NSF and other funding of research grants and student loans during the COVID-19 pandemic

 

I hope you are all healthy, both physically and emotionally, and coping as you can.

The AMS is working to support the community through this pandemic period.

If you have a current or pending federal grant, or are planning to submit one in the next months, you may have questions about how COVID-19 is affecting federal granting agencies. The National Science Foundation (NSF) has issued guidance about proposals and current grants during this pandemic period. In particular, you might wonder about incurred expenses from grants for events cancelled due to COVID-19. Please see guidance on NSF’s implementation. Direct questions about the policies described in the NSF Guidance should be directed to policy@nsf.gov.

NSF is also working to update existing FAQs and other resources to reflect new guidance and is keeping staff and the community informed online. The NSF is of course not the only agency acting; all funding agencies are developing and implementing their own guidelines. In view of the disruption of regular work, the White House Office of Management and Budget has provided federal agencies leeway to waive administrative requirements for grantees. A compilation of agency guidance is available here.

You may be doing more talking with your students about their personal situations and worries. The federal government is working to mitigate expenses and deadlines. As one example, all borrowers with federally held student loans will automatically have their interest rates set to 0% for a period of at least 60 days. University umbrella groups, including both the Association of American of Universities (AAU) and the Association of Public and Land-grant Universities (APLU), are urging the federal government to help students and institutes of higher education. These two organizations, together with other higher education groups sent a letter to the Department of State seeking guidance regarding visa policy and processes for international researchers and students in the U.S. during the COVID-19 closures. The letter also requests clarification regarding procedures for processing visa applications for new student admissions. As you can imagine, guidelines and policies are changing each day. AAU and APLU websites are updated regularly.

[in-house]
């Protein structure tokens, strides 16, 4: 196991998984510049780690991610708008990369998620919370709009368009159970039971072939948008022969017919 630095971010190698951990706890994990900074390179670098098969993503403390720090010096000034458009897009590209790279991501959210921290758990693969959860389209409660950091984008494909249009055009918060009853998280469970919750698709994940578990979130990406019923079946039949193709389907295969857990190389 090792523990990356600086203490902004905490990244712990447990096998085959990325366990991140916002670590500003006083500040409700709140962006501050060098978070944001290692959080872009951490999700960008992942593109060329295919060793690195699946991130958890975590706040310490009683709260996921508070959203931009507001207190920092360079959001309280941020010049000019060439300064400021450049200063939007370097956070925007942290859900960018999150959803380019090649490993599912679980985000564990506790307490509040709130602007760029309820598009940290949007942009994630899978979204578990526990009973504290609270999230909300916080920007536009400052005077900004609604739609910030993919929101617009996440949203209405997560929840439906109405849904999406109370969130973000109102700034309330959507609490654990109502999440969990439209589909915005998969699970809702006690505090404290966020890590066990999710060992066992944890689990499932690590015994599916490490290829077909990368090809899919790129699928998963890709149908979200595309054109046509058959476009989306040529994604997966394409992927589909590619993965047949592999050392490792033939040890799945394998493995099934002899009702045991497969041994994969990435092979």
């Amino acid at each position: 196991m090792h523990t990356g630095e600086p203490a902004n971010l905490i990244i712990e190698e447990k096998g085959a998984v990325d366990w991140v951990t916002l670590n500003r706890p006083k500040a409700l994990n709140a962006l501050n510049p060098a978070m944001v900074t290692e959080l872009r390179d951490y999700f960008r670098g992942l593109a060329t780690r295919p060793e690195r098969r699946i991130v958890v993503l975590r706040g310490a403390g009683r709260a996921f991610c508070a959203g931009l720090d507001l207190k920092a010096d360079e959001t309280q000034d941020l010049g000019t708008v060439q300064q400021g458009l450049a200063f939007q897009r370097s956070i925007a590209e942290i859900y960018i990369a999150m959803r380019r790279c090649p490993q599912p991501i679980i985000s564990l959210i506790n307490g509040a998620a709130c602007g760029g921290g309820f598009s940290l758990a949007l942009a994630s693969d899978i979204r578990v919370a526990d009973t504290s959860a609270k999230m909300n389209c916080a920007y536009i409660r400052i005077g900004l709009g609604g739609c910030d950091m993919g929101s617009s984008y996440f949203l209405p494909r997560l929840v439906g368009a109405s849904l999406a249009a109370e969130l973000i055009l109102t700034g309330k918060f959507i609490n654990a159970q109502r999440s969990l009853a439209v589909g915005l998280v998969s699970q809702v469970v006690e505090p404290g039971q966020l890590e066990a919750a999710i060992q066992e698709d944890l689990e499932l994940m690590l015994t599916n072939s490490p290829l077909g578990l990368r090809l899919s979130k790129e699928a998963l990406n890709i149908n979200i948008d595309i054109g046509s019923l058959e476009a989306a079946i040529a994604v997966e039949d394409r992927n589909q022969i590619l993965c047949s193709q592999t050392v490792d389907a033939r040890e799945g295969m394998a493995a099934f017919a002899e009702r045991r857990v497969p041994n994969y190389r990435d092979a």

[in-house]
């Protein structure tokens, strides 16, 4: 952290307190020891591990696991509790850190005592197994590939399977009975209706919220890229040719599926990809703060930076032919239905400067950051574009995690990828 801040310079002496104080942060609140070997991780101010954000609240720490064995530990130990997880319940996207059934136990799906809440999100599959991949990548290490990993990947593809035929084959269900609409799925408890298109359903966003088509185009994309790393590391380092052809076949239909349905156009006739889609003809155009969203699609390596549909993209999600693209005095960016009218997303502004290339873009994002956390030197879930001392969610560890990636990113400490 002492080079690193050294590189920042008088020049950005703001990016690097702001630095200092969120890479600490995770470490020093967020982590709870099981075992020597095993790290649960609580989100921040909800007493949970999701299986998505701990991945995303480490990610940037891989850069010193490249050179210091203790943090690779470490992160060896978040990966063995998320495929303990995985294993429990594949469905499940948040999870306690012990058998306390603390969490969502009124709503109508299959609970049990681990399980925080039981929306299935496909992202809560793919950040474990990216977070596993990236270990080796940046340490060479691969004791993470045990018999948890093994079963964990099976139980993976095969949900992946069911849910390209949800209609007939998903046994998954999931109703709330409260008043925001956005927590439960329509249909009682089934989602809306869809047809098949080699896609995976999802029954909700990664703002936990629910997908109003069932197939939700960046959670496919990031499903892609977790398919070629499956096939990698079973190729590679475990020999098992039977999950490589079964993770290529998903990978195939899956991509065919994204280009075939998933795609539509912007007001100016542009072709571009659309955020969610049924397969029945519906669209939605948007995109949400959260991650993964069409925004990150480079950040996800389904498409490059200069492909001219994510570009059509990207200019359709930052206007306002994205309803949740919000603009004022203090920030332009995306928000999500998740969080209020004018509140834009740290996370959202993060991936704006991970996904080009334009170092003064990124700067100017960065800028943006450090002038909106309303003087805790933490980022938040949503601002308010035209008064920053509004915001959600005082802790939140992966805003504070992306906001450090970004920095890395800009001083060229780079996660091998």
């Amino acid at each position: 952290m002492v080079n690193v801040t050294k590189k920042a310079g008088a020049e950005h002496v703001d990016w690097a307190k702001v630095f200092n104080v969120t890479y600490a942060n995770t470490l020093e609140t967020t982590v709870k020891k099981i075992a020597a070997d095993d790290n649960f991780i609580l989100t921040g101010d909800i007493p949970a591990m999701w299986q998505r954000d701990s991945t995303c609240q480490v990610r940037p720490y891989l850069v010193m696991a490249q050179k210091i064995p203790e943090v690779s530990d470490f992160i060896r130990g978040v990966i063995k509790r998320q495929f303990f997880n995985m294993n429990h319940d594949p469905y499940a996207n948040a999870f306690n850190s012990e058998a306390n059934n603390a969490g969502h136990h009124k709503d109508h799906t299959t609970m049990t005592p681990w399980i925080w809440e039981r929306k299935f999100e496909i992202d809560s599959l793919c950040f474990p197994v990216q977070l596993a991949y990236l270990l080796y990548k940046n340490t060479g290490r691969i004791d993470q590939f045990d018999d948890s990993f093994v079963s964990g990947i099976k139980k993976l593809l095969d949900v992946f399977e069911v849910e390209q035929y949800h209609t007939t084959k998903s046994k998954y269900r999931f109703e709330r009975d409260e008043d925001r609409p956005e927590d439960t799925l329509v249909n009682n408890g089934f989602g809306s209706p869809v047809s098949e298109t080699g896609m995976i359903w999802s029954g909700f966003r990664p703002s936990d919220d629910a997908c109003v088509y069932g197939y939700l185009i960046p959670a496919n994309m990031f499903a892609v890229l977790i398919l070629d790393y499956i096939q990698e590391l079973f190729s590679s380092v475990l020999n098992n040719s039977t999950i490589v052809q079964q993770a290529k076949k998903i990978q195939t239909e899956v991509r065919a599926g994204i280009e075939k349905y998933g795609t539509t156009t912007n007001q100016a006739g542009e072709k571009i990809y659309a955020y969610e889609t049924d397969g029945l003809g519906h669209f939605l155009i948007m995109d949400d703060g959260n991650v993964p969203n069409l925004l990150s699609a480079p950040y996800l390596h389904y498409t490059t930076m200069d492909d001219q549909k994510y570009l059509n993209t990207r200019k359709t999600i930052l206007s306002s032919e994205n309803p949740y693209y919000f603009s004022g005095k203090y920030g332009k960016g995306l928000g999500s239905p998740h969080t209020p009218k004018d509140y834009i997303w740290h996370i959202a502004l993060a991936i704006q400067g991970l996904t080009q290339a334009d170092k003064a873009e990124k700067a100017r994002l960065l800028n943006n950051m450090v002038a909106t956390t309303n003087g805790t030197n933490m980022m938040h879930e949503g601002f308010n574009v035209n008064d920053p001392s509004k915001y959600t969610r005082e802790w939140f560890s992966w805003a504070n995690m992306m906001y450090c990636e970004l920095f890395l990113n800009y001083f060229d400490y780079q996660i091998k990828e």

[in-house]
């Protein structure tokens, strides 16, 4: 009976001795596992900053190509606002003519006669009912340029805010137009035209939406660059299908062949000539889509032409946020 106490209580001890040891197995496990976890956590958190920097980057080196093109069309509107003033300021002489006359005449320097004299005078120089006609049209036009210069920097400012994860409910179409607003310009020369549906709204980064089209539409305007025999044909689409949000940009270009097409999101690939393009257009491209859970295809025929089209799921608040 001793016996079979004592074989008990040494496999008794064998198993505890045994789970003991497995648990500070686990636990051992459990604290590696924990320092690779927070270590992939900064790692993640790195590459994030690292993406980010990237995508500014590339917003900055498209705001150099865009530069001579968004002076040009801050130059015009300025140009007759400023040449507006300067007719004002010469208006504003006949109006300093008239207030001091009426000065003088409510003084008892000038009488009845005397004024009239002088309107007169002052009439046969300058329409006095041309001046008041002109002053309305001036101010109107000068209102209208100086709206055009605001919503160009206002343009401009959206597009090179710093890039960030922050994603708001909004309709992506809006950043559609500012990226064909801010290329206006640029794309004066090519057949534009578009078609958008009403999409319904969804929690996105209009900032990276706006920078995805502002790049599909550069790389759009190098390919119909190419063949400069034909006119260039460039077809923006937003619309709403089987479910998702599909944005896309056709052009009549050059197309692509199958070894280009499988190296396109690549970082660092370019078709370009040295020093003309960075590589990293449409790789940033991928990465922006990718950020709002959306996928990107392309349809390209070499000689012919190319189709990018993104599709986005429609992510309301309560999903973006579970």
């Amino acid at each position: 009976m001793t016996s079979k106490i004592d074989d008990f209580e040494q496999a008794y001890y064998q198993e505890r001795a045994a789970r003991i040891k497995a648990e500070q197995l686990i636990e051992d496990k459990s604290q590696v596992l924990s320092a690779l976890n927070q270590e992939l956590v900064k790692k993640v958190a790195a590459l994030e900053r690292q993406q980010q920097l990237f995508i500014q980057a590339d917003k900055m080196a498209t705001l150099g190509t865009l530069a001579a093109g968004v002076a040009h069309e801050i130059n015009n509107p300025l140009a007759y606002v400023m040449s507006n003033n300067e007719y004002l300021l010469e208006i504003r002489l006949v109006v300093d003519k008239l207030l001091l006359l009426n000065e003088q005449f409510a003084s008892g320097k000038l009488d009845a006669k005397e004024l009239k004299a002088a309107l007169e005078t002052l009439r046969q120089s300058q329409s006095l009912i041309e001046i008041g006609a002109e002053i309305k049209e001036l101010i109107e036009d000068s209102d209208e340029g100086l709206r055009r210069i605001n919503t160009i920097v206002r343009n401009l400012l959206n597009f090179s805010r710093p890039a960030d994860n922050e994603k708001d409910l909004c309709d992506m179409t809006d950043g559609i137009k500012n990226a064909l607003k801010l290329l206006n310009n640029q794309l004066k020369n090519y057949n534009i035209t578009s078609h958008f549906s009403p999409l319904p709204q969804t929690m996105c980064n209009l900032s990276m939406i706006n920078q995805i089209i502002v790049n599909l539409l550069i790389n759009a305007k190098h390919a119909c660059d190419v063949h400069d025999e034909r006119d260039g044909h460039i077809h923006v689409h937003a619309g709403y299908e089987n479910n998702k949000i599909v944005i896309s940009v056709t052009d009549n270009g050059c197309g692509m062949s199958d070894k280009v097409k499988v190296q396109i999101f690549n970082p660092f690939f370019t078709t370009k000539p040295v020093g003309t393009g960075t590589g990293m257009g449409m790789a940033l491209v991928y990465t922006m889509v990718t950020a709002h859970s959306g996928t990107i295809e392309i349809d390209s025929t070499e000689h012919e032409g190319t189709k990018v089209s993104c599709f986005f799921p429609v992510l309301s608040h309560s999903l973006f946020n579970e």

Readers are invited to add helpful hints and information in the Comments section. We can all help each other through this!

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About Karen Saxe

Karen Saxe is Director of the AMS Office of Government Relations which works to connect the mathematics community with Washington decision-makers who affect mathematics research and education. Over many years she has contributed much time to the AMS, MAA, and AWM, including service as vice president of the MAA and in policy and advocacy work with all three. She was the 2013-2014 AMS Congressional Fellow, working for Senator Al Franken on education issues, with focus on higher education and STEM education. In Minnesota she has served on the Citizens Redistricting Commission following the 2010 census and serves on the Common Cause Minnesota Redistricting Leadership Circle. She has three children and, when not at work especially enjoys being with them and reading, hiking and sharing good food and wine and beer with family and friends.
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